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|The Journey of Natty Gann|
|Directed by||Jeremy Kagan|
|Produced by||Michael Lobell|
|Written by||Jeanne Rosenberg|
|Music by||James Horner|
|Edited by||David Holden|
|Distributed by||Buena Vista Distribution|
|Box office||$9.7 million (U.S. and Canada only)|
The Journey of Natty Gann is a 1985 American film directed by Jeremy Paul Kagan, produced by Walt Disney Pictures and released by Buena Vista Distribution. The film introduced Meredith Salenger and also starred John Cusack, Lainie Kazan and Ray Wise.
In 1935, 15-year-old tomboy Natty Gann lives in Chicago with her unemployed widowed father, Sol. After being out of work because of the Great Depression, Sol applies for work as a lumberjack in Washington. However, to take the job, he must leave on almost no notice on a company bus. Unable to find Natty before departing, he leaves her a letter promising to send her the fare to join him as soon as he has earned it. Meanwhile, he makes arrangements with Connie, the shallow and insensitive innkeeper of their rooming-house, so Natty can stay on under Connie's temporary supervision.
After overhearing Connie reporting her as an abandoned child, Natty runs away to find her father on her own, embarking on a cross-country journey riding the rails along with other penniless travelers and hobos. Along the way she saves a wolfdog from a dog fighting ring. In return the dog, whom she calls Wolf, becomes her friend and protector in her attempt to return to her father. She has a brief, innocent romance with another young traveler, Harry, and encounters various obstacles that test her courage, perseverance, and ingenuity, such as being arrested after cattle rustling and remanded to a juvenile facility. Natty manages to escape the detention center and confronts the blacksmith who has been given control of the captured Wolf. The blacksmith turns out to be kind and fair-minded; he releases Wolf to Natty, and gives her food, a ride to a train station and enough money for a ticket. She is cheated of her ticket money by an unscrupulous ticket agent, and narrowly escapes his attempt to turn her in, returning to "riding the rails" illicitly on freight trains, where she is unexpectedly reunited with Harry in a rail-side shantytown.
When Natty's father calls Connie, she tells him Natty is gone. In a later phone call he is grieved to learn that Natty's wallet was found underneath a derailed freight train — unbeknownst to him, she lived through the crash. He is given a week's leave from the lumber company to search through the wreckage for her, but to no avail. He returns to the lumber camp and requests the most dangerous jobs, known as "widow's work", now that he seems to have little to live for.
Arriving on the west coast, Natty's journey takes several more challenging turns. Harry finds work through the federal Works Progress Administration in San Francisco, but she declines his invitation to go with him, preferring to find her father. The logging operation does not list Sol Gann among their workers, but Natty is undeterred, searching fruitlessly for him by showing other loggers his photo in a pendant he has given her which is her last trace of her parents. Wolf hears the calls of other wolves nearby, and Natty tearfully tells him to go join his own kind. The company clerk catches her in one of the backwoods camps and makes arrangements for her to be sent back down the mountain for her own safety. The clerk then unexpectedly finds the returned letter her father had sent enclosing her train ticket to rejoin him and tells Natty of his location. Natty sets out on foot and sees a company truck pass by loaded with injured men. In the truck, she glimpses her father. She runs after it, calling out for him, but is eventually devastated when it outpaces her. She hears his voice call out for her and finds him standing in the road. They share an emotional embrace, with Wolf looking on from a nearby cliff.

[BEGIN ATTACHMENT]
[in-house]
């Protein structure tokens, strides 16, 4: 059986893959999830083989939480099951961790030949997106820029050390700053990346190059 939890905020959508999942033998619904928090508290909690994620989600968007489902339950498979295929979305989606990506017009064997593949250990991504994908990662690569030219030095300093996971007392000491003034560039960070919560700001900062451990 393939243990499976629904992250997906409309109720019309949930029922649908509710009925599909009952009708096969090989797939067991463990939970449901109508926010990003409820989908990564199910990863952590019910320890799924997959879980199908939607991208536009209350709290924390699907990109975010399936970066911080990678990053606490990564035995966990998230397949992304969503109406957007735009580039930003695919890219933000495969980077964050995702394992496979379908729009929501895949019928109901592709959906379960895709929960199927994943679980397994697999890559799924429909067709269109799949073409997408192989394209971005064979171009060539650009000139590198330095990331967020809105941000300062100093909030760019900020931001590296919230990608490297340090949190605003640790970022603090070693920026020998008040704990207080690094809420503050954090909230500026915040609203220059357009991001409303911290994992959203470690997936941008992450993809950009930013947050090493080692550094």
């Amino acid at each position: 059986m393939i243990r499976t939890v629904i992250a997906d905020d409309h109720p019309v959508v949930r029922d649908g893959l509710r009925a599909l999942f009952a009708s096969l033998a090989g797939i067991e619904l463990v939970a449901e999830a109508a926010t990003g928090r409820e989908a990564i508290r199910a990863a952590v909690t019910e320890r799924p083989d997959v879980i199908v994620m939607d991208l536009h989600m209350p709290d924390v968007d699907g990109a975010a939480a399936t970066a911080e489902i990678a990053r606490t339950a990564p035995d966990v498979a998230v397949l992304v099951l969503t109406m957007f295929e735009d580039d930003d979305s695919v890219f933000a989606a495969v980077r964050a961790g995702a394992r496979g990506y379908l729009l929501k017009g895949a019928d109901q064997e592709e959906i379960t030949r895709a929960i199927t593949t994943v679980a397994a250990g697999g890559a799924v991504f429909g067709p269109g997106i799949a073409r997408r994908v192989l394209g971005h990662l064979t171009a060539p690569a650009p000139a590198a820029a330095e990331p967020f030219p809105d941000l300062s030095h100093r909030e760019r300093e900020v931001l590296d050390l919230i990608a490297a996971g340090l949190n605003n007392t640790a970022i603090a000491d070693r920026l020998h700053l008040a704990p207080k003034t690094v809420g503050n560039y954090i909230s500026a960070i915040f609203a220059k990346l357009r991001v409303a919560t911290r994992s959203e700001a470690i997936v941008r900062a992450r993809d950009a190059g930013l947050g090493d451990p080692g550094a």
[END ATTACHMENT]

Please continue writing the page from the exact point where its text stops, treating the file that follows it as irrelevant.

The film has been released in the United States on VHS in April 1986, then again in 2002. The DVD version was released using the pan and scan format. The title was also made available for streaming and download in SD and HD versions (without pan and scan).  It was released on Blu-Ray as part of Disney's Movie Club on July 17, 2018.
The movie has gained universally positive reviews. Review aggregator Rotten Tomatoes gave the film a rating of 100%, based on 15 reviews, with a rating average of 7/10. Critics praised the actors' performances and the film's portrayal of Depression-era life, while lamenting its pace and level of sentimentality.
At the Young Artist Awards, Salenger won for Best Leading Young Actress in a Feature Film, and the film itself was nominated for Best Family Motion Picture (Drama). Albert Wolsky's costume design received an Academy Award nomination.
Elmer Bernstein originally scored the picture, having to rewrite much of his material in the process; ultimately most of his music was replaced with a new score by James Horner. Both scores were released on compact disc – Bernstein's in 2008 as part of a four-disc set of rejected scores by Varèse Sarabande (also including Gangs of New York and The Scarlet Letter) and Horner's in 2009 by Intrada Records.